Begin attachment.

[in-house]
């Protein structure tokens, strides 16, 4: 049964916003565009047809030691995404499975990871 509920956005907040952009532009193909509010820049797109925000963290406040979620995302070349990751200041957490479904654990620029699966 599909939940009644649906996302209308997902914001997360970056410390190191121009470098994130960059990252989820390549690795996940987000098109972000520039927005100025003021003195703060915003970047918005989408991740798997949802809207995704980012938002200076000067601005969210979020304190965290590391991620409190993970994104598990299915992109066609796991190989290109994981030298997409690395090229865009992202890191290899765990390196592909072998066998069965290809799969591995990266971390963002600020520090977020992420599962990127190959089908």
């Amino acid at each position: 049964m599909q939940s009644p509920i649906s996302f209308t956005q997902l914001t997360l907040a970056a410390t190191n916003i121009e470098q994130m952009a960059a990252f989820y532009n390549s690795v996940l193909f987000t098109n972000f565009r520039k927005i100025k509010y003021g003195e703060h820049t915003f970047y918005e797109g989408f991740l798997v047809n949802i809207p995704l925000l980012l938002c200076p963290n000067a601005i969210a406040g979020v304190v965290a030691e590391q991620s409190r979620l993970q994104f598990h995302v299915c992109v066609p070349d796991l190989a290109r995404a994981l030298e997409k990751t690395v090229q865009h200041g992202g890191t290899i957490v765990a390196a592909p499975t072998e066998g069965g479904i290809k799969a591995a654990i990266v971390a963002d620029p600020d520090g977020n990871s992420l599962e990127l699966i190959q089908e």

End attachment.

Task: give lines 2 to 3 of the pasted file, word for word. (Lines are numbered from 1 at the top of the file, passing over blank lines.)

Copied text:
């Protein structure tokens, strides 16, 4: 049964916003565009047809030691995404499975990871 509920956005907040952009532009193909509010820049797109925000963290406040979620995302070349990751200041957490479904654990620029699966 599909939940009644649906996302209308997902914001997360970056410390190191121009470098994130960059990252989820390549690795996940987000098109972000520039927005100025003021003195703060915003970047918005989408991740798997949802809207995704980012938002200076000067601005969210979020304190965290590391991620409190993970994104598990299915992109066609796991190989290109994981030298997409690395090229865009992202890191290899765990390196592909072998066998069965290809799969591995990266971390963002600020520090977020992420599962990127190959089908």
């Amino acid at each position: 049964m599909q939940s009644p509920i649906s996302f209308t956005q997902l914001t997360l907040a970056a410390t190191n916003i121009e470098q994130m952009a960059a990252f989820y532009n390549s690795v996940l193909f987000t098109n972000f565009r520039k927005i100025k509010y003021g003195e703060h820049t915003f970047y918005e797109g989408f991740l798997v047809n949802i809207p995704l925000l980012l938002c200076p963290n000067a601005i969210a406040g979020v304190v965290a030691e590391q991620s409190r979620l993970q994104f598990h995302v299915c992109v066609p070349d796991l190989a290109r995404a994981l030298e997409k990751t690395v090229q865009h200041g992202g890191t290899i957490v765990a390196a592909p499975t072998e066998g069965g479904i290809k799969a591995a654990i990266v971390a963002d620029p600020d520090g977020n990871s992420l599962e990127l699966i190959q089908e």